The situation in Ferguson, Missouri is a reminder of the deep racial division in America.
Protesters in Ferguson and across the United States feel that Michael Brown was singled out by police because of his race.
CNN contributor L.Z. Granderson says there is a lack of trust between minorities and police, as well as a lack of empathy between blacks and whites in the country.
It's a problem he's experienced way too often.
"I've lost count the number of times I've been pulled over by a police officer," he tells me from Ferguson. "The first time that an officer pulled a gun out on me, I was 12 years old. He told me I looked like someone."
"We're talking about a 30 year gap in my life in which I continue to look like someone that police are interested in," Granderson says. "I have never committed a crime. I have never been prosecuted. But I keep feeling I am being persecuted."
Here's Granderson on the racial divide in America and the anger surrounding the Ferguson grand jury decision.
Take a listen. It's worth your time.
As Hong Kong's Umbrella Movement stretches into week nine, more barricades are coming down in the district of Mong Kok. So should pro-democracy protesters withdraw or wait it out?
One high-profile supporter is urging student leaders to stand down.
"It's about time we retreat," says Jimmy Lai, a fervent China critic and media mogul. He has been working from his protest camp in Admiralty since the start of the action.
Lai calls the Umbrella Movement a "war" that will extend far beyond the battle of the last two months.
He fears that growing public resentment to the protests, which has caused major traffic disruption throughout the city, will damage the pro-democracy movement.
According to a poll released by the University of Hong Kong last week, 8 out of 10 people surveyed think the demonstrators should leave the streets and go home.
"If we will lose the moral high ground, it will be very difficult for us to come back later," Lai tells me.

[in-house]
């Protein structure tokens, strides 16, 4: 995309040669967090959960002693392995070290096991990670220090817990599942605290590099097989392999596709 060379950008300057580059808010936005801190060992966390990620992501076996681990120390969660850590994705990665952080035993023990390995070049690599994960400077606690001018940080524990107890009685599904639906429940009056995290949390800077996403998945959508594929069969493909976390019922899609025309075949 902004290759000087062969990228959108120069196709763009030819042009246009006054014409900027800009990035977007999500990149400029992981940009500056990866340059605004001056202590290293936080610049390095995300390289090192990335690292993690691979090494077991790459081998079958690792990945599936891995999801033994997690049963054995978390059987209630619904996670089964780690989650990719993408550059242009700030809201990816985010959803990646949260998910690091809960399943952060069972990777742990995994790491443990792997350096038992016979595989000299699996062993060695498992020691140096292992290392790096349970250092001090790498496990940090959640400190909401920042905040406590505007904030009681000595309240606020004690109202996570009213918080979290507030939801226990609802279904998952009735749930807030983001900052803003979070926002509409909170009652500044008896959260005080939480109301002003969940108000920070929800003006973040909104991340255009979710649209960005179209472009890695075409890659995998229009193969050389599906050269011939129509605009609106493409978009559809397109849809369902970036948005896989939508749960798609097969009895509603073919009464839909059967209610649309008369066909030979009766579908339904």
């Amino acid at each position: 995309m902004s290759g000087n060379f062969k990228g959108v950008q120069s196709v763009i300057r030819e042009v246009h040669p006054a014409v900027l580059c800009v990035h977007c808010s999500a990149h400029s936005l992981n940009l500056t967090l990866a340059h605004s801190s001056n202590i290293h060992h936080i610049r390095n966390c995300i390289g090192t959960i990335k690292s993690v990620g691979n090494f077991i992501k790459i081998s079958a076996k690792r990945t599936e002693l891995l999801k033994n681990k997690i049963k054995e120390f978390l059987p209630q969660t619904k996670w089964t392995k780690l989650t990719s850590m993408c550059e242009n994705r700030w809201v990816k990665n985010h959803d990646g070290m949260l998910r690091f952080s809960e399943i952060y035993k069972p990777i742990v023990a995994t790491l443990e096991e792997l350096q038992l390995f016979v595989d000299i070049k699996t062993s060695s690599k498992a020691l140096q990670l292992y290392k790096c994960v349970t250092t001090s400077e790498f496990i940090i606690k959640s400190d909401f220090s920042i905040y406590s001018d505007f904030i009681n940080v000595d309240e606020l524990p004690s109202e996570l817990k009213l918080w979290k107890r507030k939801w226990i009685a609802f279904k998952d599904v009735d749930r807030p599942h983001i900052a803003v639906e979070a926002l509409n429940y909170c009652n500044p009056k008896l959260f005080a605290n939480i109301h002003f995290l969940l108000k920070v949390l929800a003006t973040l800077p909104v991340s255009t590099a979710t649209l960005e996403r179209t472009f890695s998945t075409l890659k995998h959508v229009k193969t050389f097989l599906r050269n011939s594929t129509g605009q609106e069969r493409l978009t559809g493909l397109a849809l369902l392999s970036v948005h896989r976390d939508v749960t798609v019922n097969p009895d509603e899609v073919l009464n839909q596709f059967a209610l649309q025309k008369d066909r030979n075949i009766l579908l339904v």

Click on to hear Lai's call for the protesters to retreat, regroup and return at a later time.
A jolt of energy has just hit the International Space Station.
In days that can feel like endless nights, what’s more welcoming than a burst of caffeine?
But with Italy’s first female astronaut now on board, regular old space coffee just won’t do.
Samantha Cristoforetti brought with her the very first zero-gravity espresso machine.
Call it the elephant in the room. It may be a cliché, but the fact that elephant populations are dwindling around the world is a growing problem that can’t be ignored.
Africa has seen its elephant population decline from 1.3 million several decades ago to an estimated 419,000 now. Poaching still goes unchecked in some parts of the continent.
Tanzania lost 10,000 elephants to poaching last year alone – more than any other country in Africa.
And the EIA makes damning allegations about China, the world's largest ivory market. It links some smuggling to Chinese officials who have accompanied the president to Africa. Beijing has denied the claims.
But it’s not just African elephants facing a perilous future. Their Asian cousins are also in a battle for survival. FULL POST
An American nurse has become the first person to contract Ebola in the U.S., raising fear and alarm about the outbreak in the West.